For creating your first project in Phoenix framework at this point you should have, Elixir, Erlang, Hex, and the Phoenix archive installed. You should also have PostgreSQL and node.js installed to build a default application.
Open terminal or command prompt and go to location on your file system where you want to create application.
phoenix.new is the mix command which will create new project for you. Assuming that the name of our application is
hello_phoenix_world, then type
$ mix phoenix.new hello_phoenix_world
Alternately, We can run mix phoenix.new from any directory in order to bootstrap our Phoenix application. Phoenix will accept either an absolute or relative path for the directory of our new project
$ mix phoenix.new /Users/username/work/elixir-projects/hello_phoenix_world
mix phoenix.new hello_phoenix_world * creating hello_phoenix_world/config/config.exs * creating hello_phoenix_world/config/dev.exs * creating hello_phoenix_world/config/prod.exs ... * creating hello_phoenix_world/web/views/layout_view.ex * creating hello_phoenix_world/web/views/page_view.ex Fetch and install dependencies? [Yn]
Phoenix will generate the directory structure for your project and it will create all the files required for application. Mix will ask you if you want it to install other required dependencies. Let’s say yes to that.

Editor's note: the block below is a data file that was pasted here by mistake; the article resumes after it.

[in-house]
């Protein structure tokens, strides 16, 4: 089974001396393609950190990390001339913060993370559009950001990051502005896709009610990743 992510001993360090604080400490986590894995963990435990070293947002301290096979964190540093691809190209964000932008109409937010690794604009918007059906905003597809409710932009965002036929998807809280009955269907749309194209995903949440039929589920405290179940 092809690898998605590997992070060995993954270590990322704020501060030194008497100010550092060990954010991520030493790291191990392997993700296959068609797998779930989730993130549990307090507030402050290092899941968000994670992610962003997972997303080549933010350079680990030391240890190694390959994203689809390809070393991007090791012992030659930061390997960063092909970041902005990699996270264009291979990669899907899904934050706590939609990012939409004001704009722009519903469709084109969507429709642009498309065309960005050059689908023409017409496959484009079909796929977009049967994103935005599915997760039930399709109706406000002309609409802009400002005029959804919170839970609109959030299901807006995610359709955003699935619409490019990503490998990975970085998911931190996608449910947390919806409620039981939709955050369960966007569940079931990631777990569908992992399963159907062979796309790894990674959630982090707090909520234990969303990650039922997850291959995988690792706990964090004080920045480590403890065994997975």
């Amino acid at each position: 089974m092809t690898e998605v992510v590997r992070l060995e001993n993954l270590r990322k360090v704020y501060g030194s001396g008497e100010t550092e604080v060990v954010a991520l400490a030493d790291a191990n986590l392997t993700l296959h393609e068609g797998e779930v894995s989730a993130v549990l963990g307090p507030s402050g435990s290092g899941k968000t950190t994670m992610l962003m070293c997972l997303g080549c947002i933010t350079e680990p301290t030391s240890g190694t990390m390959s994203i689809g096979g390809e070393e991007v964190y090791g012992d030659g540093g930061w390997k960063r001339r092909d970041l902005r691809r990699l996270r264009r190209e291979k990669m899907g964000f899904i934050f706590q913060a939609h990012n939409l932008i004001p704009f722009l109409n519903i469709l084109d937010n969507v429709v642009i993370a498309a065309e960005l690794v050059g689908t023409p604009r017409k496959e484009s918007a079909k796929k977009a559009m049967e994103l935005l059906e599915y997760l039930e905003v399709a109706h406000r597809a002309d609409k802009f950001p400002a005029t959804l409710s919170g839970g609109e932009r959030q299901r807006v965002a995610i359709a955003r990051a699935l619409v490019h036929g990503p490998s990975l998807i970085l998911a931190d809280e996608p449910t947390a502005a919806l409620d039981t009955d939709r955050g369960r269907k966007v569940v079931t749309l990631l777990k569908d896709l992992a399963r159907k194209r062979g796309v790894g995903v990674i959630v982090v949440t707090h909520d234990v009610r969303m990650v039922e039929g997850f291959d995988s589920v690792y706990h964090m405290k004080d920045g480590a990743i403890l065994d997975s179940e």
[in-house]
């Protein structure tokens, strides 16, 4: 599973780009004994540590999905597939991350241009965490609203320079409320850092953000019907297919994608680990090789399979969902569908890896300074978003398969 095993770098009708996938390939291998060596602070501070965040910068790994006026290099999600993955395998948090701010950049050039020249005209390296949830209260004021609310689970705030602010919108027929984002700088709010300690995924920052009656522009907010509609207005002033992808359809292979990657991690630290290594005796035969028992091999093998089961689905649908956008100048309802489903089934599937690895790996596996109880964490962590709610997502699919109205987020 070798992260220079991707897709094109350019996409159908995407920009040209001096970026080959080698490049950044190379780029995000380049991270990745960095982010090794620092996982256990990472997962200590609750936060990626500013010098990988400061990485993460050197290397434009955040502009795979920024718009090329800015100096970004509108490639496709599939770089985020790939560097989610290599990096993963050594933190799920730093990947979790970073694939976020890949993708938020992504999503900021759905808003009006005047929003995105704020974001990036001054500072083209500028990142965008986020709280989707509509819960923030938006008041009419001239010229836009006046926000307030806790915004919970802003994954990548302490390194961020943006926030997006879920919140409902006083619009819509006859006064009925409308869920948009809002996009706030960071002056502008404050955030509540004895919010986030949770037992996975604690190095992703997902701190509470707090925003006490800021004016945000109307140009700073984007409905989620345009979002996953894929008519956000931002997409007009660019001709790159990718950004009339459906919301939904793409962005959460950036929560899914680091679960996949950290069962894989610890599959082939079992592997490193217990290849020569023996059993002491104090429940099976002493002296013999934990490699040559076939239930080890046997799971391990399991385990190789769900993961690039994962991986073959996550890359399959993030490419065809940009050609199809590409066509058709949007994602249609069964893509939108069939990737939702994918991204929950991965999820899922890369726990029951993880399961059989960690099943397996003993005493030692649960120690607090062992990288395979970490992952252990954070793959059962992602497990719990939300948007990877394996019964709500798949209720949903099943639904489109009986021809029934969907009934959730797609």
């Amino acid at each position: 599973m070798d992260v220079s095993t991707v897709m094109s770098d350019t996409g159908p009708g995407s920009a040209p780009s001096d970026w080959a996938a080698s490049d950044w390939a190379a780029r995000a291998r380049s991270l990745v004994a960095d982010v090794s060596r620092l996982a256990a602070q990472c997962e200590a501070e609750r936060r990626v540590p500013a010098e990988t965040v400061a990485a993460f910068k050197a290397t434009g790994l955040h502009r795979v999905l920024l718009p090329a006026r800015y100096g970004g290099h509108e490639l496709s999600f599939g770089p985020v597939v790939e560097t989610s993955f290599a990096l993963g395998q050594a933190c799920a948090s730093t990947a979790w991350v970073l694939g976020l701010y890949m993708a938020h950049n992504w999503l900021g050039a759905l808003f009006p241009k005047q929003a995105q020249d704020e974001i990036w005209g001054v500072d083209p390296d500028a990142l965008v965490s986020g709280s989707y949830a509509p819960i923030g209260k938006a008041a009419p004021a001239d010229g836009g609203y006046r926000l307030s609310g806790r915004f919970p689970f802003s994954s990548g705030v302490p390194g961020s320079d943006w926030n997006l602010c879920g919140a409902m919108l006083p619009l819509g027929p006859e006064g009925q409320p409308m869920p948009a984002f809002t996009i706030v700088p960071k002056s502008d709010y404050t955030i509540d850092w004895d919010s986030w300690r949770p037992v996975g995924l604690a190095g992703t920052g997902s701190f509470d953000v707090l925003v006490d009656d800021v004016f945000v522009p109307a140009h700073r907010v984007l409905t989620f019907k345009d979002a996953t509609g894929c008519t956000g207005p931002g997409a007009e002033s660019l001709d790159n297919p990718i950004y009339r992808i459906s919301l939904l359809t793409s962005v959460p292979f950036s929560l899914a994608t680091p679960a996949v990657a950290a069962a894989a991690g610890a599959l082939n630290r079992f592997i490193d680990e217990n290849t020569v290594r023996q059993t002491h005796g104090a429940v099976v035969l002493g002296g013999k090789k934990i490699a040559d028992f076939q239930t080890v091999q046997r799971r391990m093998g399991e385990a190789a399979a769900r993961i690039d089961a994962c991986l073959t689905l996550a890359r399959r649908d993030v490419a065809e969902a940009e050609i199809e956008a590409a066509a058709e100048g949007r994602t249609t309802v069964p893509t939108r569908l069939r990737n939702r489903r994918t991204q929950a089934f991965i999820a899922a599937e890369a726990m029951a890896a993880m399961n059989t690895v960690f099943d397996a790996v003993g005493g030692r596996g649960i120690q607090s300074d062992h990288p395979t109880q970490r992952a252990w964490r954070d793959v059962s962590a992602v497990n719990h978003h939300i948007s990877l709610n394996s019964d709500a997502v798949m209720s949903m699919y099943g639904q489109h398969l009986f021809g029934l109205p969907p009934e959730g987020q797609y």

Fetch and install dependencies? [Yn] Y * running mix deps.get * running npm install && node node_modules/brunch/bin/brunch build
Once dependencies are installed, the task will prompt you to change into our project directory and start application.
Move into your new project folder: $cd hello_phoenix_world
You now need to setup the postgres username and password unless its already setup with the default postgres useranme and postgres password. Edit your
config/dev.exs file and set the username and password:
# config/dev.exs config :hello_phoenix_world, HelloPhoenixWorld.Repo, adapter: Ecto.Adapters.Postgres, username: "postgres", password: "postgres", database: "hello_phoenix_world_dev", hostname: "localhost", pool_size: 10 Now, create the database with the ecto mix task: $ mix ecto.create We have a working application! Run your Phoenix application: $ mix phoenix.server You can also run your app inside IEx (Interactive Elixir) as: $ iex -S mix phoenix.server Load `https://localhost:4000` into your browser and you will see the default landing page of your application.